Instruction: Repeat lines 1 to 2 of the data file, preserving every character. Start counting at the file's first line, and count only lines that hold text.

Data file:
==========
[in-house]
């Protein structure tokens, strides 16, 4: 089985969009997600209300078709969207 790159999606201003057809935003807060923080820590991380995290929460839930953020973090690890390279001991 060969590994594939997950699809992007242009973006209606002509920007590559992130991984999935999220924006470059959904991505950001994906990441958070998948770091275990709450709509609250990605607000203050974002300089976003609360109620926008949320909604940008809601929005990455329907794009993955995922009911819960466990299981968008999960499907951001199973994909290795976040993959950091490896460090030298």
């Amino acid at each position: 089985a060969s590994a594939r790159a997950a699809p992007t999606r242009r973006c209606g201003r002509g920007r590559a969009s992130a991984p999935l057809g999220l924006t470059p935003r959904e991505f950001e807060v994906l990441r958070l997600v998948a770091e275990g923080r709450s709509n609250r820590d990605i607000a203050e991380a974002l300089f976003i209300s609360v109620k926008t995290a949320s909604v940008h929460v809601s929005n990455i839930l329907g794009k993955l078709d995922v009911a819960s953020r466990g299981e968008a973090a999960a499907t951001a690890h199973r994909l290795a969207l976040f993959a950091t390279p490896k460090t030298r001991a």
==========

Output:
[in-house]
């Protein structure tokens, strides 16, 4: 089985969009997600209300078709969207 790159999606201003057809935003807060923080820590991380995290929460839930953020973090690890390279001991 060969590994594939997950699809992007242009973006209606002509920007590559992130991984999935999220924006470059959904991505950001994906990441958070998948770091275990709450709509609250990605607000203050974002300089976003609360109620926008949320909604940008809601929005990455329907794009993955995922009911819960466990299981968008999960499907951001199973994909290795976040993959950091490896460090030298």